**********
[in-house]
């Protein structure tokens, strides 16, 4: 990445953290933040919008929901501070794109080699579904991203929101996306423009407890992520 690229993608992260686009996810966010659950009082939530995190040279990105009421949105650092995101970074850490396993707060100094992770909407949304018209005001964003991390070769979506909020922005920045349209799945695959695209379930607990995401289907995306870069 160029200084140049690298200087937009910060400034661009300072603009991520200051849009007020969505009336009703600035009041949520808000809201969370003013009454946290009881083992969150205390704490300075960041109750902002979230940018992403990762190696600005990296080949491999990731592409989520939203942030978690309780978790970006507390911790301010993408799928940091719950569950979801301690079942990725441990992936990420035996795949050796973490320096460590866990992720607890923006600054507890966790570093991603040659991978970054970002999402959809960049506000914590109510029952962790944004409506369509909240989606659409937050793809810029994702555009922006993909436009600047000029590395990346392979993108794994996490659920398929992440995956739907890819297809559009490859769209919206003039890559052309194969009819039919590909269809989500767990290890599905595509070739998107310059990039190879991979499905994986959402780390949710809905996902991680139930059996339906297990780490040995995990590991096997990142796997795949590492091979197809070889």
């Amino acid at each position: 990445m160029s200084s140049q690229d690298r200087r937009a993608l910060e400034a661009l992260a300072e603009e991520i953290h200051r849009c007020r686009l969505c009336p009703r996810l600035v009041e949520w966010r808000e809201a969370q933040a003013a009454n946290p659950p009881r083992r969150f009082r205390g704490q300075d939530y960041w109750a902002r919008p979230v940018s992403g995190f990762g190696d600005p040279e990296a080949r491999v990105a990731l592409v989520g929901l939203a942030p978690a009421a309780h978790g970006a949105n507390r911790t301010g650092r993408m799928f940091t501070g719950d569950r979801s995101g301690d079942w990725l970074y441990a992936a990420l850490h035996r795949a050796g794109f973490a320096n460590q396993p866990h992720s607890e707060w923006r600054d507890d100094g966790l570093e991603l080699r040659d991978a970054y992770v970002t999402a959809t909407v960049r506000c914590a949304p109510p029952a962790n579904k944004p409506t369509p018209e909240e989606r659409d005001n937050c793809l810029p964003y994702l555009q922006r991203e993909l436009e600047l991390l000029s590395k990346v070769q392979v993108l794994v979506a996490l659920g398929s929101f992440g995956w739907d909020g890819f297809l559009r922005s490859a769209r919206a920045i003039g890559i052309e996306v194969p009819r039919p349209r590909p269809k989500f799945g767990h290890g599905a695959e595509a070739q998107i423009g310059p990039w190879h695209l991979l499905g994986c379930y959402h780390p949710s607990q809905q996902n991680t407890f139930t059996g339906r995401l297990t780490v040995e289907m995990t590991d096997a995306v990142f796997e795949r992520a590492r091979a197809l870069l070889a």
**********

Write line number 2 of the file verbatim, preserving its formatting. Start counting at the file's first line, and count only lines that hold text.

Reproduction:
């Protein structure tokens, strides 16, 4: 990445953290933040919008929901501070794109080699579904991203929101996306423009407890992520 690229993608992260686009996810966010659950009082939530995190040279990105009421949105650092995101970074850490396993707060100094992770909407949304018209005001964003991390070769979506909020922005920045349209799945695959695209379930607990995401289907995306870069 160029200084140049690298200087937009910060400034661009300072603009991520200051849009007020969505009336009703600035009041949520808000809201969370003013009454946290009881083992969150205390704490300075960041109750902002979230940018992403990762190696600005990296080949491999990731592409989520939203942030978690309780978790970006507390911790301010993408799928940091719950569950979801301690079942990725441990992936990420035996795949050796973490320096460590866990992720607890923006600054507890966790570093991603040659991978970054970002999402959809960049506000914590109510029952962790944004409506369509909240989606659409937050793809810029994702555009922006993909436009600047000029590395990346392979993108794994996490659920398929992440995956739907890819297809559009490859769209919206003039890559052309194969009819039919590909269809989500767990290890599905595509070739998107310059990039190879991979499905994986959402780390949710809905996902991680139930059996339906297990780490040995995990590991096997990142796997795949590492091979197809070889």